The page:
Groceries cost a lot more here in Southern California. Ralphs is the biggest and best grocery store in the downtown area, and it’s an easy 10-block walk from our condo. (An aside here for my editor colleague John: It’s Ralphs, not Ralph’s. No apostrophe — checked their website to be sure.) The best thing about Ralphs is getting 30 percent off all wine (mix and match) if you buy a minimum of six bottles! That’s a great deal. These prices, though, not so much:
gluten-free penne pasta, $2.79.
Classico pasta sauce, $2.99.
zucchini, 1.29 lbs., $1.92.
grape tomatoes, $3.99.
Silk almond milk, 1/2 gal., $3.49.
Across the street from us is Grocery Outlet Bargain Market, a discount food store. Prices are lower and the walk is less than a block, but they don’t carry the range of stuff Ralphs or Whole Foods does:
5 limes, $1.00.
zucchini, 1.29 lbs., $1.02.
Quaker oats, 42 oz., $3.29.
Ritz crackers, $1.99.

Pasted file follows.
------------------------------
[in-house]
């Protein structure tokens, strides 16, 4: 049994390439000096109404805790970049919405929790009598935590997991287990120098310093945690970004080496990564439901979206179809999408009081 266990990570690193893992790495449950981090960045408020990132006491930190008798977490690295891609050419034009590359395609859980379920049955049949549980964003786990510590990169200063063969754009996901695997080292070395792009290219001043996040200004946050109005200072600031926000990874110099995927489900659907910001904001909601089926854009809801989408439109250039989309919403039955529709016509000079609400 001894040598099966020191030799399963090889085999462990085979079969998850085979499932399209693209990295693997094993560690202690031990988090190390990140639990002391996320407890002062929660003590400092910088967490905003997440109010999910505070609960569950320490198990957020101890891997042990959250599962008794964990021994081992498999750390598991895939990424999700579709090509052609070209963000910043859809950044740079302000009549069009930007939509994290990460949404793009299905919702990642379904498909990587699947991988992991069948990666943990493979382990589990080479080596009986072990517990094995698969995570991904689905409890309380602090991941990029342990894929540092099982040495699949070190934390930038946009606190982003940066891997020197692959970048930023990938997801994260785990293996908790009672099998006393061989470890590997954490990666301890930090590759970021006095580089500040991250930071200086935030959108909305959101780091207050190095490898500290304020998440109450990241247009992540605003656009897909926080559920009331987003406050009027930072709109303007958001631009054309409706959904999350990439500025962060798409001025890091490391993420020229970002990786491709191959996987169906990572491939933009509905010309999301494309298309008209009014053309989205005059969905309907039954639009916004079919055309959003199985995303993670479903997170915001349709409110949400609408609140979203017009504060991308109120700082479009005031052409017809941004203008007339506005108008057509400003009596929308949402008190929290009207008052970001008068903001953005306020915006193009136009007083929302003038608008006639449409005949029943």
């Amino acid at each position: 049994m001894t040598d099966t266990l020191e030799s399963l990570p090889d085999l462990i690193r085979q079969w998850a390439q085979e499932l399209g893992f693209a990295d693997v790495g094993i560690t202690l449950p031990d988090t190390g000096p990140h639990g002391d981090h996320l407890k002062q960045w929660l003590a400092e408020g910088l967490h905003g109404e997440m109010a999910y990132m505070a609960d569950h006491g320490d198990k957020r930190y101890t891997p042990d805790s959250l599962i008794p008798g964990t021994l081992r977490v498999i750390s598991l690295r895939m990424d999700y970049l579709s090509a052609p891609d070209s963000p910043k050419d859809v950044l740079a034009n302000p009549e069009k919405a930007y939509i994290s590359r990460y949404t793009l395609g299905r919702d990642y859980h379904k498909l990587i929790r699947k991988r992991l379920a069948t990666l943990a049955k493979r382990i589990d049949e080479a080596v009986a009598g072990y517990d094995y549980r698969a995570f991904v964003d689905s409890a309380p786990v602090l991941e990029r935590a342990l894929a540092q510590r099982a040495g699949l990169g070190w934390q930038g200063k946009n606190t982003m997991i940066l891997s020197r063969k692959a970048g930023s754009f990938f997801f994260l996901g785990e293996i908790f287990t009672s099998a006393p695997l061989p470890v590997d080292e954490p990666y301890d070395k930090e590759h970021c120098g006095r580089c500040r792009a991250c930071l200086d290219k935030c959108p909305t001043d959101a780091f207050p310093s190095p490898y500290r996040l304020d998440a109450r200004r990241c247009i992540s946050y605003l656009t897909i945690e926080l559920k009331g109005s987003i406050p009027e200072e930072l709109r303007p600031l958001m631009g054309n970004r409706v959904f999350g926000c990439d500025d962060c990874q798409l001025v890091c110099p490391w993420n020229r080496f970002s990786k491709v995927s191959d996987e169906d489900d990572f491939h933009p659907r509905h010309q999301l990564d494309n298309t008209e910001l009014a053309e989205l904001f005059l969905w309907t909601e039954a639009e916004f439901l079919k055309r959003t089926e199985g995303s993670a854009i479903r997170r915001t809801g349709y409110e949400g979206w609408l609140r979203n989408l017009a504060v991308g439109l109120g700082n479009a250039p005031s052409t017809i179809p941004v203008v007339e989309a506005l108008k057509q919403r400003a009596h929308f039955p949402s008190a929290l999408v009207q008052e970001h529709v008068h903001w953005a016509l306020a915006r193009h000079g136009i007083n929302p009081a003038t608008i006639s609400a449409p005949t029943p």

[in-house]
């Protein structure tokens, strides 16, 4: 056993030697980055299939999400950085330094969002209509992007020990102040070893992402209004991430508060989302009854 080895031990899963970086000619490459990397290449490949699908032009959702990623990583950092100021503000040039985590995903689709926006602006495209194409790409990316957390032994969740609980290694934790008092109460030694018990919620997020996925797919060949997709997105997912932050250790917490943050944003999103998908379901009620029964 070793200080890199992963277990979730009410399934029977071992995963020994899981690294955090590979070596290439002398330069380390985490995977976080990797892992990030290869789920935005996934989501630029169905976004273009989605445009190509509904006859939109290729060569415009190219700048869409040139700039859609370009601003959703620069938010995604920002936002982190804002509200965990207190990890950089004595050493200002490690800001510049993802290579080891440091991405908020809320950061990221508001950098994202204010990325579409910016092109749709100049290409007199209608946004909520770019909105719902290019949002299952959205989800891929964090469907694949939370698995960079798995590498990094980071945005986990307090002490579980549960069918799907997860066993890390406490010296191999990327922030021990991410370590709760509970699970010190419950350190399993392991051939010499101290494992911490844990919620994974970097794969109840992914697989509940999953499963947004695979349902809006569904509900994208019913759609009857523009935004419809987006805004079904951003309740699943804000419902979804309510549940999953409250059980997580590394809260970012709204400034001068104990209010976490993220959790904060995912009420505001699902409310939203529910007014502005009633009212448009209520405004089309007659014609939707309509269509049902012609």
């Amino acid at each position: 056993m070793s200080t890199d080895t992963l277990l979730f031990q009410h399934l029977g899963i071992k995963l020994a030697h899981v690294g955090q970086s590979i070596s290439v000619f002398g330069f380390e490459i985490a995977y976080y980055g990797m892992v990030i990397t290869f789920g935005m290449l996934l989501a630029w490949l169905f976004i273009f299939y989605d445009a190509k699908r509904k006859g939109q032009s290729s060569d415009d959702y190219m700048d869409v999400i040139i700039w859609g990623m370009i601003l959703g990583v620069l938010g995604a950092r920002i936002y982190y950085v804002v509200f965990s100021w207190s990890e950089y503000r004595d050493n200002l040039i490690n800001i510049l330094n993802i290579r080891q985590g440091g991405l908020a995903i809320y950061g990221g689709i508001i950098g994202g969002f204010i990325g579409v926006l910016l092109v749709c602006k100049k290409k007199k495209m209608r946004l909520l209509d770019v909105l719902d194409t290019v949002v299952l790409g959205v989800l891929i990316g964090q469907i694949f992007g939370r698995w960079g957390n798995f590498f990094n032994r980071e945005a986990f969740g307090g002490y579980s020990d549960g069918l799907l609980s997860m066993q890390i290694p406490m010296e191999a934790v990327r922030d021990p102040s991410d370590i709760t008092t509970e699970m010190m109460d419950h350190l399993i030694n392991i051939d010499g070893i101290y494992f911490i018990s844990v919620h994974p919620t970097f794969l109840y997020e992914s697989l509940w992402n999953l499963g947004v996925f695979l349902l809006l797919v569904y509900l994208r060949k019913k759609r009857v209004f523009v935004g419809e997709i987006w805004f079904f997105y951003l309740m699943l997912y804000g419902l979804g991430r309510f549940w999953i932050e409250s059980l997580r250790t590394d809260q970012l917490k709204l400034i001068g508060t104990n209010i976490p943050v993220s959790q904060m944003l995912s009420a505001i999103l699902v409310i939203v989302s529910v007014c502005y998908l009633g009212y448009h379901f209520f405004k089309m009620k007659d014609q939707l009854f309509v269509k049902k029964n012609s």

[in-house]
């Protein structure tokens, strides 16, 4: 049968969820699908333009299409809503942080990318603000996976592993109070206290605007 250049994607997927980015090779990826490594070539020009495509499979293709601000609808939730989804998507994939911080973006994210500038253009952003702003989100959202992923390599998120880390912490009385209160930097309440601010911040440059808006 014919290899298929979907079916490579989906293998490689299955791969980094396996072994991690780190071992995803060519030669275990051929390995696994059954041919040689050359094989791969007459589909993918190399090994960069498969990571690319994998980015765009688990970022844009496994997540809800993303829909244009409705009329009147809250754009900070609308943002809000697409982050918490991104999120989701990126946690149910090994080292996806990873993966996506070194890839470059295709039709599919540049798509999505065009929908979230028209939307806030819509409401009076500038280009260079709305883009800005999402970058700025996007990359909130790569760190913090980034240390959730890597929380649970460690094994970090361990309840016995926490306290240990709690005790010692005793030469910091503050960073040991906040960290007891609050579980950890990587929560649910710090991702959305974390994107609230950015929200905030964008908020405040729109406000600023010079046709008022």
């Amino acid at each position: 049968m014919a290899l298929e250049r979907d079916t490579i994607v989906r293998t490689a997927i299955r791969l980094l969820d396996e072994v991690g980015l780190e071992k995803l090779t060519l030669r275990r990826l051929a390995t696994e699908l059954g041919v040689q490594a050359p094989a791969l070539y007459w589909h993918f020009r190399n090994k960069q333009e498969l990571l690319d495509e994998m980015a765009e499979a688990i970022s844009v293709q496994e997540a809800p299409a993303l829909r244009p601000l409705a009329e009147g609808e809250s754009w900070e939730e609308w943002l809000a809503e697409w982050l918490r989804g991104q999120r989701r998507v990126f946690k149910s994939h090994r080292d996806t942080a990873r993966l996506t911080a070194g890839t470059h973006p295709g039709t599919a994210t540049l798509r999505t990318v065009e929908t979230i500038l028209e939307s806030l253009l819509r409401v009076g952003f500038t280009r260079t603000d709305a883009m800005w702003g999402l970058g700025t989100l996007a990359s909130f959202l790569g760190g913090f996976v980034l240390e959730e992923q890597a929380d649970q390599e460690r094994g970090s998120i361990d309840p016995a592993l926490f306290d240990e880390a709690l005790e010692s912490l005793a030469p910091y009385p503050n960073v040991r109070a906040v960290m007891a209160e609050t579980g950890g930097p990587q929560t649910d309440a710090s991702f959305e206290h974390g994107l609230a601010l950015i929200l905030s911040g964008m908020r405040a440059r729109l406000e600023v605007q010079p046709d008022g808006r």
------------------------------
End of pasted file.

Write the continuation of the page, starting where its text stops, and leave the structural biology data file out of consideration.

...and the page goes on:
When we have a rental car, we go up to the hip Hillcrest neighborhood to Whole Foods. There are some things we can only get at Whole Paycheck, like our favorite Intelligensia House Blend coffee, which sets us back $13.99 for 12 ounces. It’s worth it. Some other stuff:
guacamole, .85 lb., $7.64.
romaine lettuce, $1.99.
coconut milk coffee creamer, $4.49
low-sodium bacon, $5.49.
Then there are the Little Italy (Saturday morning) and North Park (Thursday afternoon) farmer’s markets. I have no idea what we spend there, but it’s dramatically more than at the tianguis in Ajijic, or the mercado in Mérida. For example, you may recall me bragging about getting 13 limes at the Santiago mercado in Mérida for about 75 cents. At the Little Italy market, one vendor was selling limes at three for a dollar. Sometimes, though, you get what you pay for, like free-range eggs from Three Sons Farm in Ramona, Calif. — expensive at $7 a dozen, but by far the best eggs I’ve ever had.